Convexity subarachnoid haemorrhage: reversible cerebral vasoconstriction syndrome

Case contributed by Prof Peter Mitchell


Headache, sudden onset. Confusion. Code stroke called.

Patient Data

Age: 51
Gender: Female

There is high attenuation material within the left precentral sulcus in keeping with a small volume of acute subarachnoid haemorrhage.

No remote intra- or extra-axial acute haemorrhages. No intracranial mass lesions. No acute or established cortical infarcts currently evident.

MRI brain

Small areas of abnormal T2/FLAIR signal are seen at the grey-white matter junction involving the right occipital lobe and both parietal lobes. These are bright on DWI but are not not unequivocally low on ADC.

High sulcal FLAIR signal in the left precentral gyrus correlates to be high density on CT, and is in keeping with acute subarachnoid blood.

No abnormal enhancement on the postcontrast images. No definite abnormality on suboptimal MRA-patient motion-subtle areas of narrowing in M2 and M3 left MCA branches. No MRI findings suspicious for posterior circulation dissection. The dural venous sinuses are patent on MRV.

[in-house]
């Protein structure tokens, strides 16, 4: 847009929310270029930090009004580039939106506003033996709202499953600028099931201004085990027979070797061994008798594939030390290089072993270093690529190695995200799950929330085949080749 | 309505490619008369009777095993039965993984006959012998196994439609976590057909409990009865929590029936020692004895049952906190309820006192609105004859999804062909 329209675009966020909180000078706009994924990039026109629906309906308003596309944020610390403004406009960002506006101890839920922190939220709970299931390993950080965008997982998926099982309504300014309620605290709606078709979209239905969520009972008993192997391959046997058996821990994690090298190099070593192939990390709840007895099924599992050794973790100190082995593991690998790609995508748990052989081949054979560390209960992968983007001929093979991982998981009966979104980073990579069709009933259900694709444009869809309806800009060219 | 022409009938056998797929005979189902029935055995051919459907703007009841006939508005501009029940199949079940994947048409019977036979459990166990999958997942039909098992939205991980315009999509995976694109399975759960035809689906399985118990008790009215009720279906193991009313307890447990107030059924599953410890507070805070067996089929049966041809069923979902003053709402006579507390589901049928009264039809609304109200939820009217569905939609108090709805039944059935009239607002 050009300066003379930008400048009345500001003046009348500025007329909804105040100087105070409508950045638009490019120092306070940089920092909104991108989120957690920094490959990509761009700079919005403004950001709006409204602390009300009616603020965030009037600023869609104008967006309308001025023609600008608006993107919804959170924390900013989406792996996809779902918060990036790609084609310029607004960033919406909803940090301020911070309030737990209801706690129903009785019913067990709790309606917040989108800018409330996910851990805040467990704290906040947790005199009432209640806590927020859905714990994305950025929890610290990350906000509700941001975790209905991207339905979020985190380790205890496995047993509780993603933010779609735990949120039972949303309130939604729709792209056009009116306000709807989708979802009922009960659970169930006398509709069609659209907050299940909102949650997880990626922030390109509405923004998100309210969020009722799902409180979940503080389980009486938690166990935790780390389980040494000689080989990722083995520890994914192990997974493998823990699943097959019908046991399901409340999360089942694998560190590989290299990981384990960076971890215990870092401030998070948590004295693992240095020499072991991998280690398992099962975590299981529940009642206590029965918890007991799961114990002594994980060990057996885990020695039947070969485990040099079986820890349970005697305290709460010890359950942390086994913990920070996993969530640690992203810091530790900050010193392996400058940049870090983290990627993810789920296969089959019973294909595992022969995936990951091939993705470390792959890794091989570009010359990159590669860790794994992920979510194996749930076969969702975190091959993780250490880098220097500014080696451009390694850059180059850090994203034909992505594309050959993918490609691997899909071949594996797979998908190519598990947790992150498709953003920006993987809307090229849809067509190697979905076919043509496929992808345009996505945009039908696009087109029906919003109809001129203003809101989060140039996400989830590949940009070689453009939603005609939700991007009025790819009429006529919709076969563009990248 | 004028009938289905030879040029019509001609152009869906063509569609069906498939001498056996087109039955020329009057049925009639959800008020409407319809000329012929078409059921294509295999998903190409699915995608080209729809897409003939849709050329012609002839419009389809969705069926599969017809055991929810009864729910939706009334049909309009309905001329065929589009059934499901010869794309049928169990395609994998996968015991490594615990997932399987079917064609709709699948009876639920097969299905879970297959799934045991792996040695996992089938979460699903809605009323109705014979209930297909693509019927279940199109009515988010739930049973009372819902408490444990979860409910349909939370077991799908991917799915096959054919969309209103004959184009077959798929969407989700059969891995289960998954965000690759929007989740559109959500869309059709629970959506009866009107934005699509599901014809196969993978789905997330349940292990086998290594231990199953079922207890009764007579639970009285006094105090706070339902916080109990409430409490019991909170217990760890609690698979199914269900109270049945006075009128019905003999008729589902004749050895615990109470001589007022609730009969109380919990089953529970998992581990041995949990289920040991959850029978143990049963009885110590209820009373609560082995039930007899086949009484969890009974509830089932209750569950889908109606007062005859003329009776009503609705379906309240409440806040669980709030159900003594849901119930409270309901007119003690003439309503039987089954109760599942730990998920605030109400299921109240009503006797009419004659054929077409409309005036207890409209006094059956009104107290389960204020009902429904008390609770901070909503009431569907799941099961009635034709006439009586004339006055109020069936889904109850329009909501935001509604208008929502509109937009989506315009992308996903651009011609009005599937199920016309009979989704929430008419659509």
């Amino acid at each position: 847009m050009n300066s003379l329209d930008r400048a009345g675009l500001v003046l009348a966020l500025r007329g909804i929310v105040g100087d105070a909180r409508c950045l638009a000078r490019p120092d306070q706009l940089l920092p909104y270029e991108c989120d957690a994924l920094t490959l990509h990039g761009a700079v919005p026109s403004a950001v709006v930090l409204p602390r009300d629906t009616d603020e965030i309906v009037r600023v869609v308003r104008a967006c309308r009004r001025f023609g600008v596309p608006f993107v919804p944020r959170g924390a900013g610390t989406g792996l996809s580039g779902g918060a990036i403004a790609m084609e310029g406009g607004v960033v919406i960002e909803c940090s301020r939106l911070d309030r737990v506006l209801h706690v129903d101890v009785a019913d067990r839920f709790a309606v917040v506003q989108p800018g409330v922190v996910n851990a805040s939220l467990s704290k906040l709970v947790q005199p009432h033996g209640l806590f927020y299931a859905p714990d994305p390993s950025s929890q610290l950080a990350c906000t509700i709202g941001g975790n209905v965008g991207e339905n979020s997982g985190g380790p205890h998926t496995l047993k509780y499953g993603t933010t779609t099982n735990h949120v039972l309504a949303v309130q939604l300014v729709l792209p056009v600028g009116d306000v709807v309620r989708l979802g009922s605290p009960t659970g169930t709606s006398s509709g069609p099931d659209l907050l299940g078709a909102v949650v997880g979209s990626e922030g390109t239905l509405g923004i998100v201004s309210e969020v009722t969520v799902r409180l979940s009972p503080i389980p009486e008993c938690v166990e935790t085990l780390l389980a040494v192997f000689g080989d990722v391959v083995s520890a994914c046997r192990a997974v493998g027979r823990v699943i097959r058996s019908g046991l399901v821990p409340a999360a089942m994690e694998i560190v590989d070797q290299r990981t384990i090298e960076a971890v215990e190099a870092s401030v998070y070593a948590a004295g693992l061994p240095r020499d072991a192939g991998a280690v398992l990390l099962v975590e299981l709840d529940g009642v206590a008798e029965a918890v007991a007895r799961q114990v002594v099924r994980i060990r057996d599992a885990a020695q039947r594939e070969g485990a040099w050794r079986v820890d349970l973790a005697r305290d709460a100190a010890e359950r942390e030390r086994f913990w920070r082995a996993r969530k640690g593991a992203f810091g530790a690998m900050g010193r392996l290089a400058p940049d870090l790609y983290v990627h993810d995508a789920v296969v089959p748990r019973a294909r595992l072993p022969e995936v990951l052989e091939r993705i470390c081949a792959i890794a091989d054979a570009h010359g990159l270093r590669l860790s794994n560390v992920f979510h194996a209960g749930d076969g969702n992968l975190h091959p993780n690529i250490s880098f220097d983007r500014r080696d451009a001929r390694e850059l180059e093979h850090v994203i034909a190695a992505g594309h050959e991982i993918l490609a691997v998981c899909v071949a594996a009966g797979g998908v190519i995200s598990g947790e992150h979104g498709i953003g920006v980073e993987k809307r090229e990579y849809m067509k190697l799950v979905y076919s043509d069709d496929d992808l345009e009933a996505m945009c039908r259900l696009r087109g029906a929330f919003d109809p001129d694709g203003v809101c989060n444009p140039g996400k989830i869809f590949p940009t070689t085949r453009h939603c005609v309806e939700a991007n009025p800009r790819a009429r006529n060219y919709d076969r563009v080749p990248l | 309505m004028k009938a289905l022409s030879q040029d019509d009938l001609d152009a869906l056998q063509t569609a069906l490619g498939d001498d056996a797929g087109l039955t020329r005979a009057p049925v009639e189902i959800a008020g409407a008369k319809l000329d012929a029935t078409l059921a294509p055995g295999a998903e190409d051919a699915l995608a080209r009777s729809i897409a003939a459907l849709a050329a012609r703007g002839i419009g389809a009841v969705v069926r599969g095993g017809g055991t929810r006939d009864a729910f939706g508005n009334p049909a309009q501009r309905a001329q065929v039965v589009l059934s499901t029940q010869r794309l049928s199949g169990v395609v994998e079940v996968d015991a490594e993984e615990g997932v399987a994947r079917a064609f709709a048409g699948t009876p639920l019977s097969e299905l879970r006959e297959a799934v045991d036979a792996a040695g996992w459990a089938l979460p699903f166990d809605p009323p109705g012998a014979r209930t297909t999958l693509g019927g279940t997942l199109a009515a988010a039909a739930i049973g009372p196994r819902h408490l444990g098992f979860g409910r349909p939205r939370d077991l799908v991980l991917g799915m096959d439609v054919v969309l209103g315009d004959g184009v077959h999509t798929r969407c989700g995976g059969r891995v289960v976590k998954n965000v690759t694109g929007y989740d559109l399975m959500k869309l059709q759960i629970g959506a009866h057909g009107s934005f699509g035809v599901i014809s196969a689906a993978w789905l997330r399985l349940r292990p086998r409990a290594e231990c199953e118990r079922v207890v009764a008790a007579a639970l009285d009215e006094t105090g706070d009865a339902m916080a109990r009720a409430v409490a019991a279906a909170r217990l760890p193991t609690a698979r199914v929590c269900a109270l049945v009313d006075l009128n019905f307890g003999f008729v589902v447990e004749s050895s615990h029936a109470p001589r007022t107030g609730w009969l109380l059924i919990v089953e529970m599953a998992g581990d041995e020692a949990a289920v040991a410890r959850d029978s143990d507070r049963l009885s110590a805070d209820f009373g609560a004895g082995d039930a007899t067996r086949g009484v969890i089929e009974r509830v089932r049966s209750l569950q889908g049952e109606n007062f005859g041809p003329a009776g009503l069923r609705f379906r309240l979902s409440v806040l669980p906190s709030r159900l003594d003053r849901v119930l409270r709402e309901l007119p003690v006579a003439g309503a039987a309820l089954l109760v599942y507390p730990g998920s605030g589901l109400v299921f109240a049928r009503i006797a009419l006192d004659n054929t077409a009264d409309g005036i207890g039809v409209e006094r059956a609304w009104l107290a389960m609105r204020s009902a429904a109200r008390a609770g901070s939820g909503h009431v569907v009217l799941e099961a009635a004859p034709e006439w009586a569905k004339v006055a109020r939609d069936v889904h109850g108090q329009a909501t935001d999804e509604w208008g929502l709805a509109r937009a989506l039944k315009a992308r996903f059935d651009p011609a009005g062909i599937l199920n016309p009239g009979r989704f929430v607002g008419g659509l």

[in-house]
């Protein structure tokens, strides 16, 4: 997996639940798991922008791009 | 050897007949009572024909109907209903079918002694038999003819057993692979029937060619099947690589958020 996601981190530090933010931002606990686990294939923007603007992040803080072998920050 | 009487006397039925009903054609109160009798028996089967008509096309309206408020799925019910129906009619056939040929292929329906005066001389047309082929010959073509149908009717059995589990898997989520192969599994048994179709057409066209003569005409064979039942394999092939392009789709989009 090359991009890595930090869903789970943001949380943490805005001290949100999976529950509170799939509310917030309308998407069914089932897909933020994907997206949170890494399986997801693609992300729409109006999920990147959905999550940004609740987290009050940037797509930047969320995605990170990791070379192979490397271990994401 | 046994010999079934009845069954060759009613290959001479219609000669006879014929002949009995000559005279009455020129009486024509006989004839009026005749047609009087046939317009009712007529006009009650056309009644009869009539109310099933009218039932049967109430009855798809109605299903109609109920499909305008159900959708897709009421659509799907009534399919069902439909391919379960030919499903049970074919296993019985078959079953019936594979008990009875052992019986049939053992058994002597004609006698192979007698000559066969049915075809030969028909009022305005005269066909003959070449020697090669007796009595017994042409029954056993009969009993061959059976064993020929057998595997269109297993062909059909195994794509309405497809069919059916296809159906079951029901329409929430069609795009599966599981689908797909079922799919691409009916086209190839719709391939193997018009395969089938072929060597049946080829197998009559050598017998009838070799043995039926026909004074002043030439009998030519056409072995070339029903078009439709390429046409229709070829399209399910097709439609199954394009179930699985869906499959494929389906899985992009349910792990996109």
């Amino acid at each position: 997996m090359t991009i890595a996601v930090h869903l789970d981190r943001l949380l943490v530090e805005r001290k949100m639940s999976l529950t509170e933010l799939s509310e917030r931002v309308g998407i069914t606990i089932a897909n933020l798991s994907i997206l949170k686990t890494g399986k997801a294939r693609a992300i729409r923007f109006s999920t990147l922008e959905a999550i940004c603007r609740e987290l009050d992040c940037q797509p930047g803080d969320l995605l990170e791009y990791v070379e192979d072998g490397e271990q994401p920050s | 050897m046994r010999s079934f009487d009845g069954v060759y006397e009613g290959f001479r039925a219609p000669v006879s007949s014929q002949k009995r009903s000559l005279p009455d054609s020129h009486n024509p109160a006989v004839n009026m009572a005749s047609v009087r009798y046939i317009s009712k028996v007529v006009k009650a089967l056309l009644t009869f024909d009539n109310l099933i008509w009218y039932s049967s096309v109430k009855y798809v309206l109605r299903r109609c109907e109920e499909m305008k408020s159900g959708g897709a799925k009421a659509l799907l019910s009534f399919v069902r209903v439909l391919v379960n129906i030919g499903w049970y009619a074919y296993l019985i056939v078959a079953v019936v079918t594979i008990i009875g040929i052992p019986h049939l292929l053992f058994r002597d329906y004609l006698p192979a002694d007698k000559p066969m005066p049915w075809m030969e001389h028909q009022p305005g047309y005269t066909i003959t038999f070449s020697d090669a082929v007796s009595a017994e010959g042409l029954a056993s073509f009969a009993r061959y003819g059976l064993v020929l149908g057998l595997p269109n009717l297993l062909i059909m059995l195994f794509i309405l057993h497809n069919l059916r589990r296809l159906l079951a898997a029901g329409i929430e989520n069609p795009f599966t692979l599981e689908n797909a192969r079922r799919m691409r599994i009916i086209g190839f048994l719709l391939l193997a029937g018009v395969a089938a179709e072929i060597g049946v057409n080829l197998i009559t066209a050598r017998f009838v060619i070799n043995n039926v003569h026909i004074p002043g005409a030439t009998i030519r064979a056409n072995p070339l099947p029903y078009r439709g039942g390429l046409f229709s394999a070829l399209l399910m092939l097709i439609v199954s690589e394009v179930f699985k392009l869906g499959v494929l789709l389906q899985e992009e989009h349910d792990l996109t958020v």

There is only subtle MRA abnormality, but the parenchymal findings and convexity subarachnoid blood would be in keeping with RCVS if in the appropriate clinical and lab context. PRES or vasculitis can also have this appearance. Further evaluation with DSA would be helpful. No evidence of cerebral venous sinus thrombosis or cerebral aneurysm.


Study limited due to poor co-operation and shortness of breath.

Patchy irregularity noted involving the PCA branches bilaterally.

Irregularity also noted along the ACA 3rd and 4t degree branches on the left side.

No convincing evidence of an aneurysm identified. The remainder of the study given the limitations was unremarkable.


Consistent with RCVS. Close follow up and correlation with laboratory findings important to exclude vasculitis, or SAH secondary to other occult pathologies

Case Discussion

Thunderclap headache is a typical presentation, and may be associated with convexal SAH as in this case.  More commonly there is no SAH.  MRA may be of poor quality or targetted to the circle of Willis, and may miss the stenoses.  Angiography is typically positive in the distal branches - follow up imaging with 3T MRA +/- contrast typically shows complete resolution of vessel findings. Clinical and imaging findings distinguish this syndrome from PACNS and post aneurysmsal SAH related vsaospasm.

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Case information

rID: 34462
Case created: 22nd Feb 2015
Last edited: 21st Oct 2017
Tag: rcvs
Inclusion in quiz mode: Included

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